It is well known that physical fitness can be improved by either continuous or interval training regimens. Traditional endurance training (ET) includes some of both and requires a significant time commitment (∼30-60 min·d−1, several days a week ). Recently, sprint interval training (SIT; repeated four to six bouts of 30-s "all-out" exercise, with 4-min rest intervals three times per week over 6 wk) alone has been shown to produce similar muscle and aerobic performance adaptations as ET in less than half the time per session (10,17). This observation is intriguing and suggests that exercise intensity is a more critical aspect of aerobic training adaptations than exercise volume.
Physiological adaptations associated with ET have been studied extensively and include central (cardiac output (Q˙)) (6) and/or peripheral (skeletal muscle arterial-venous oxygen difference (a-vO2 difference)) adaptations (18,22), resulting in a greater maximal oxygen uptake (V˙O2max), an improved exercise capacity, and enhanced overall health (17,19). Typically, ET also results in body mass losses and enhanced body composition (35,38).
Interestingly, SIT has proven to improve not only anaerobic (glycolytic) metabolism, as expected, but also aerobic (oxidative) metabolism (7-10,17,24,28,31,33). Further, these metabolic adaptations have also produced improvements in a wide range of performances, including those that use significant aerobic metabolism (i.e., cycling time to exhaustion tests and time trials ranging in distance from 2 to 40 km) (7,17,27). These effects are somewhat surprising considering the small time commitment involved with SIT and suggest that some version of this type of training could likely benefit not only athletes but perhaps even the general adult population who seems to lack the time to exercise.
To date, the optimal type of interval training program (mode, intensity, duration, and recovery) is unclear. In addition, most SIT data have been collected with a cycling protocol that is unfortunate because running is a more universal exercise and, as such, can be applied to a far greater range of exercise programs and athletic activities. Moreover, ET training produces significant body fat losses and improvements in cardiovascular (i.e., Q˙) and metabolic (i.e., oxygen consumption by muscle) systems (6,18,22). Although SIT has demonstrated significant metabolic changes as well, there is currently no data on the effect of SIT on either body composition or Q˙. This information is critical to evaluate whether this seemingly time-efficient training protocol yields body composition and cardiovascular changes like those with traditional ET.
Therefore, the purpose of this study was to determine whether a running SIT protocol would induce similar adaptations as ET and to document any chronic effects on body mass, body composition, resting metabolic rate (RMR), run time trial performance, V˙O2max, maximal Q˙ (Q˙ max), and maximal arterial-mixed venous oxygen difference (a-v¯O2 difference). It was hypothesized that running SIT would result in similar aerobic performance adaptations as ET without affecting Q˙ max.
Twenty young healthy recreationally active (11 ultimate Frisbee players, 9 university students) men (n = 12) and women (n = 8) volunteered to participate. None were training systematically before the study. All experimental procedures and potential risks were explained fully to the subjects before any testing, and the subjects provided written, informed consent. In addition, overall health/fitness was assessed via the Physical Activity Readiness Questionnaire (36). On the basis of sex, time trial performance, and V˙O2max, all subjects were matched into one of two groups: an ET group or an SIT group (Table 1). Subjects were encouraged to maintain their prestudy physical activity and diet patterns throughout the testing and training period. This study was approved by The University of Western Ontario Ethics Committee for Research on Human Subjects.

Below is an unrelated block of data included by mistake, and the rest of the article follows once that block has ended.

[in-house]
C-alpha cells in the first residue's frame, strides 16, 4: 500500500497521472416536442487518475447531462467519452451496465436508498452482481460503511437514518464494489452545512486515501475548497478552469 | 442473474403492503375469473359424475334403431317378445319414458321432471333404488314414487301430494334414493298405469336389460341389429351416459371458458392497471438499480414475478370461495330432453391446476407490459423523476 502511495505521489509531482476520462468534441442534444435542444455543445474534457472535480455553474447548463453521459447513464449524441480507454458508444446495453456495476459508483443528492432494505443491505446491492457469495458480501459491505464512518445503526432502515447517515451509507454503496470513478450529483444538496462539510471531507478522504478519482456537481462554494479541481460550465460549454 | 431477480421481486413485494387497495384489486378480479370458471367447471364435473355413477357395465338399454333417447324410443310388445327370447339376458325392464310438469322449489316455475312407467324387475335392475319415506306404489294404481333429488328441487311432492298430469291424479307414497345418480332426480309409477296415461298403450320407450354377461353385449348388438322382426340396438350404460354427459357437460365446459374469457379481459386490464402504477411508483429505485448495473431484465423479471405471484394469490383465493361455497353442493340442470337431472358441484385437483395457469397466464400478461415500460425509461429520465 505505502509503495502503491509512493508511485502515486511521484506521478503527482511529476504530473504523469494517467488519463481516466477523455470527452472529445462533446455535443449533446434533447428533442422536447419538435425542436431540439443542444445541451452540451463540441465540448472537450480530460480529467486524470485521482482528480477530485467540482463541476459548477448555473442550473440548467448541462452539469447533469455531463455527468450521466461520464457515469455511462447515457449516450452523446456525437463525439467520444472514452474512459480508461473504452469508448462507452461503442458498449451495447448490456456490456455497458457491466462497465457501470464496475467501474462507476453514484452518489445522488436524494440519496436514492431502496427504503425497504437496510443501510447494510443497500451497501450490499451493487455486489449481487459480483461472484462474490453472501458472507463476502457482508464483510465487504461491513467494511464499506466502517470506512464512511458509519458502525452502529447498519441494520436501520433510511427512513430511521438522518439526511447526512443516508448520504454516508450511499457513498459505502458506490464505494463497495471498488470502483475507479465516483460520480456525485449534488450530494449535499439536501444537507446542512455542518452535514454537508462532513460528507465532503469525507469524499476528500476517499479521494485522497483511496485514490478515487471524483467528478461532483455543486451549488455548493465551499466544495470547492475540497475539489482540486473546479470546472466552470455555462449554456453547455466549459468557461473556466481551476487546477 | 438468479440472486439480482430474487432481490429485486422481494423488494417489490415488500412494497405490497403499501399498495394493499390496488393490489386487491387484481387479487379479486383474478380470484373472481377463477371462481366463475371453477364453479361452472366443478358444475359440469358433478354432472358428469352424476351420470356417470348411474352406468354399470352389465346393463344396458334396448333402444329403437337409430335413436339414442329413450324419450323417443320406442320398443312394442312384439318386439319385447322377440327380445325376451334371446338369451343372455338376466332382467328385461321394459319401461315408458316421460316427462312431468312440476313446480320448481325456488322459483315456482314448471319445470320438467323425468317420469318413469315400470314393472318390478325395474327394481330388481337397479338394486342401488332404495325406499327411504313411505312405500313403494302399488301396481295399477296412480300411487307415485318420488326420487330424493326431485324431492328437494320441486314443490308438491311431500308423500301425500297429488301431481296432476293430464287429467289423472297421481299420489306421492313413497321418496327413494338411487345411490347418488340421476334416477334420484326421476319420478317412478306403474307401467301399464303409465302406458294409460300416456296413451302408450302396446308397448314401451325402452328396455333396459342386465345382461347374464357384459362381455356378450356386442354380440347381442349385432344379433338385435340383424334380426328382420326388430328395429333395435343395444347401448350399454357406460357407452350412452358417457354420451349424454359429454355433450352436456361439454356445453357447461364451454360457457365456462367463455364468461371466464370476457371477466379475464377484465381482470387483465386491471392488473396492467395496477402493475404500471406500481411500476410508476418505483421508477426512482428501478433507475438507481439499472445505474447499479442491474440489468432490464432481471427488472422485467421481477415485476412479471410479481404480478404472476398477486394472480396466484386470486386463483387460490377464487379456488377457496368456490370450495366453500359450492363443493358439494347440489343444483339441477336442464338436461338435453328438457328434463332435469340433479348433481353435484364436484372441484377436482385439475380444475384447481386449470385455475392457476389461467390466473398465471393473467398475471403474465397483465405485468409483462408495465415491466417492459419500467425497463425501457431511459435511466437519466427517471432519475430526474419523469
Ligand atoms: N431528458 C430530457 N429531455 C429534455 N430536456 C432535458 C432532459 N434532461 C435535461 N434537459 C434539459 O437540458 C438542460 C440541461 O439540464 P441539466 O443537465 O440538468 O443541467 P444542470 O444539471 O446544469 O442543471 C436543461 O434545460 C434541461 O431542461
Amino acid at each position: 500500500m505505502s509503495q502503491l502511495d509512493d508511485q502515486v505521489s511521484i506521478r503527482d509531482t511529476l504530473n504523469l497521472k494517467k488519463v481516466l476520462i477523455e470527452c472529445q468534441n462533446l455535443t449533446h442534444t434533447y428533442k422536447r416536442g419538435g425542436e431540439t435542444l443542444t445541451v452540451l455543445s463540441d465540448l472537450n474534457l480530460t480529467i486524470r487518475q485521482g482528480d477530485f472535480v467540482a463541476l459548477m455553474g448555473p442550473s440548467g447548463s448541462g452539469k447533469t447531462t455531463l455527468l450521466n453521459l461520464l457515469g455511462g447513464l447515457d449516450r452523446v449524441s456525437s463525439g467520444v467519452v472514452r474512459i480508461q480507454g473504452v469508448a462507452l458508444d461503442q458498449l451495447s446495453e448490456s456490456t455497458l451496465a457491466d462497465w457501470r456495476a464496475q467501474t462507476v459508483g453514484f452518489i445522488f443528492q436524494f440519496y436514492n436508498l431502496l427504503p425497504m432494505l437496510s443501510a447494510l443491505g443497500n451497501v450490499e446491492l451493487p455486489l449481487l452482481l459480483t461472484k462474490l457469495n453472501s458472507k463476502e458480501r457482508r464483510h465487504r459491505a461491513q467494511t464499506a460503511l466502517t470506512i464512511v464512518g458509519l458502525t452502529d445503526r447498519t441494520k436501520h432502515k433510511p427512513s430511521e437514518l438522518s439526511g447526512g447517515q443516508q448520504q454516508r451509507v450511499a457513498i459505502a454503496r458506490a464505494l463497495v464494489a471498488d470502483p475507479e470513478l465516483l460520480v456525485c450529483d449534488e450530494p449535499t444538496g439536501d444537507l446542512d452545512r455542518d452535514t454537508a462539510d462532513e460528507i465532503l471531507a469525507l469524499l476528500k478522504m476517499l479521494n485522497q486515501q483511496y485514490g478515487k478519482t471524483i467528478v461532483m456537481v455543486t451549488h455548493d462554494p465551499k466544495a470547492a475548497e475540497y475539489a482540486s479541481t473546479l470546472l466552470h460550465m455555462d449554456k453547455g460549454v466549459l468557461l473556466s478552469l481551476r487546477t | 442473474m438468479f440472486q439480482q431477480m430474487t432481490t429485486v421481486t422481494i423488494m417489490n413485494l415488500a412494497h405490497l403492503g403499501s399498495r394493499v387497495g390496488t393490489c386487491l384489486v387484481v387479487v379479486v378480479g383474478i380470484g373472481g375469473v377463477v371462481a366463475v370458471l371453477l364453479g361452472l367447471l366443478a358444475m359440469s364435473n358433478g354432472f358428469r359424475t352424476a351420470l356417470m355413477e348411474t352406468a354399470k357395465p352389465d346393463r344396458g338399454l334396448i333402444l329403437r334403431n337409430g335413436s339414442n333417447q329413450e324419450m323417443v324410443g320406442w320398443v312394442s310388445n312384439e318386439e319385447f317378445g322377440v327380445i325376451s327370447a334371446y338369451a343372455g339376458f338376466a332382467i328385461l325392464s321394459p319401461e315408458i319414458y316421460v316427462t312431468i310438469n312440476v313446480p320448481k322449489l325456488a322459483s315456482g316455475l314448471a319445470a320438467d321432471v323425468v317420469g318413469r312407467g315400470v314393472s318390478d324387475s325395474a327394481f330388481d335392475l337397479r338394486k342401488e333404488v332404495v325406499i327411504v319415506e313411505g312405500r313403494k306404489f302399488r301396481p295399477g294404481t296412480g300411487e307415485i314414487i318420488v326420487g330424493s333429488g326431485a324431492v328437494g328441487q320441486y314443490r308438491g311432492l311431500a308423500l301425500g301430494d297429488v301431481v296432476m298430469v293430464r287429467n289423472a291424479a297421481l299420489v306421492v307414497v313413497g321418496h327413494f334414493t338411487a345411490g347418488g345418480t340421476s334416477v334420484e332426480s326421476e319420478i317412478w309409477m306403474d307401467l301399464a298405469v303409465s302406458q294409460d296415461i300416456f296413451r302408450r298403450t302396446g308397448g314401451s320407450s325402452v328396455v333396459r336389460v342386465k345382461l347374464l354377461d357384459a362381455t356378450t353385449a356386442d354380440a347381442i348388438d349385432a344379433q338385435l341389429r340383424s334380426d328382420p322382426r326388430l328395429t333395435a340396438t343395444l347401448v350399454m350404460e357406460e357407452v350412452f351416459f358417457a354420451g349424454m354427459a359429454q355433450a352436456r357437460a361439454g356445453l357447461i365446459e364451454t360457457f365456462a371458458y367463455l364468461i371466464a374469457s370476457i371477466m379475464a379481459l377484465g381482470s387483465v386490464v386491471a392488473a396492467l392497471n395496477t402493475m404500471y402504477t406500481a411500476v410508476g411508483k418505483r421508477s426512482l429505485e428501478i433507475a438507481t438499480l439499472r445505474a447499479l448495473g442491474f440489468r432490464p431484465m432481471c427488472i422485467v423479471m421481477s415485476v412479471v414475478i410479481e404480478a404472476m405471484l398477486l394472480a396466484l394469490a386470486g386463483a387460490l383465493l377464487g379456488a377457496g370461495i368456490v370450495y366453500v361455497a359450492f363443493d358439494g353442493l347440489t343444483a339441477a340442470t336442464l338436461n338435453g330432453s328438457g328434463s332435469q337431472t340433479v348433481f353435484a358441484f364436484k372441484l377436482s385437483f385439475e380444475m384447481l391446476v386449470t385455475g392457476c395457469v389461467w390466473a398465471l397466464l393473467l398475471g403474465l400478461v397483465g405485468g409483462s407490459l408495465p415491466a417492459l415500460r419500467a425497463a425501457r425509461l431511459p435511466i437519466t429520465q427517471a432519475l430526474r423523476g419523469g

Subjects completed 6 wk of training (three sessions per week) in either the ET or the SIT group. Before and after training, subjects underwent a body composition test, an RMR test, a V˙O2max test, a Q˙ max test, and a 2000-m run time trial performance. Body composition was measured before the RMR test or before the V˙O2max test on a single day. All other tests were separated by 24 h. Subjects refrained from alcohol, caffeine, and physical activity 2 h before all testing and training sessions. Recovery was standardized by allowing 48 h after the final training session before the posttesting. Posttesting was completed in the same order for all subjects (body composition/RMR/V˙O2max, performance, and Q˙ max). Before baseline testing, subjects were familiarized with all testing and training procedures to ensure that any learning effect was minimized.
All exercise tests were performed on separate days (6 d total for pretesting and 4 d total for posttesting) and were completed at least 2 d before training. Testing consisted of four measures:
- 1) Body composition. Body composition (lean mass and fat mass) was determined by whole-body densitometry using air displacement via the BodPod® (Life Measurements, Concord, CA). Testing was done in accordance with the manufacturer's instructions as detailed in the manual. Briefly, subjects were tested in approved clothing (i.e., swimsuit or compression shorts, Lycra® cap, and for the women, a sports bra). Thoracic gas volume was estimated for all subjects using the predictive equation integral to the BodPod® software. The obtained value for body density was used in the Siri (34) equation to estimate body composition. We have shown previously that this technique is reliable (no significant difference between repeat trials, P = 0.935; r = 0.992, P < 0.001; coefficient of variation = 0.15%; n = 980 duplicate measures ).